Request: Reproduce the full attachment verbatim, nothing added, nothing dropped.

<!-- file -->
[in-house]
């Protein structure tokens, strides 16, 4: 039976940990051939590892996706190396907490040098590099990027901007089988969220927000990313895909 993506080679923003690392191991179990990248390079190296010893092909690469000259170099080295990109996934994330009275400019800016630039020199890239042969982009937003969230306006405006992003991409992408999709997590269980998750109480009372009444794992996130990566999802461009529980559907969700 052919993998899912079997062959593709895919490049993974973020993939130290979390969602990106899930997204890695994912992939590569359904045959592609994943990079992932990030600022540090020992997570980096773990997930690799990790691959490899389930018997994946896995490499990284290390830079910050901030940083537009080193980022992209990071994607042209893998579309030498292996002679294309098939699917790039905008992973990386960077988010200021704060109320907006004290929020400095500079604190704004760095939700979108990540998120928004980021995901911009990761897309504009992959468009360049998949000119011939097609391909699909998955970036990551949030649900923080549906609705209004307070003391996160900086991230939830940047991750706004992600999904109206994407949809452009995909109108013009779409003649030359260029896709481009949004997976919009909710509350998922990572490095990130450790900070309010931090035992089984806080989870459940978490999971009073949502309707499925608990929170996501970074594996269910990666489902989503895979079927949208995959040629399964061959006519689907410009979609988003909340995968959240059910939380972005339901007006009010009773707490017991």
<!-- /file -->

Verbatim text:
[in-house]
């Protein structure tokens, strides 16, 4: 039976940990051939590892996706190396907490040098590099990027901007089988969220927000990313895909 993506080679923003690392191991179990990248390079190296010893092909690469000259170099080295990109996934994330009275400019800016630039020199890239042969982009937003969230306006405006992003991409992408999709997590269980998750109480009372009444794992996130990566999802461009529980559907969700 052919993998899912079997062959593709895919490049993974973020993939130290979390969602990106899930997204890695994912992939590569359904045959592609994943990079992932990030600022540090020992997570980096773990997930690799990790691959490899389930018997994946896995490499990284290390830079910050901030940083537009080193980022992209990071994607042209893998579309030498292996002679294309098939699917790039905008992973990386960077988010200021704060109320907006004290929020400095500079604190704004760095939700979108990540998120928004980021995901911009990761897309504009992959468009360049998949000119011939097609391909699909998955970036990551949030649900923080549906609705209004307070003391996160900086991230939830940047991750706004992600999904109206994407949809452009995909109108013009779409003649030359260029896709481009949004997976919009909710509350998922990572490095990130450790900070309010931090035992089984806080989870459940978490999971009073949502309707499925608990929170996501970074594996269910990666489902989503895979079927949208995959040629399964061959006519689907410009979609988003909340995968959240059910939380972005339901007006009010009773707490017991």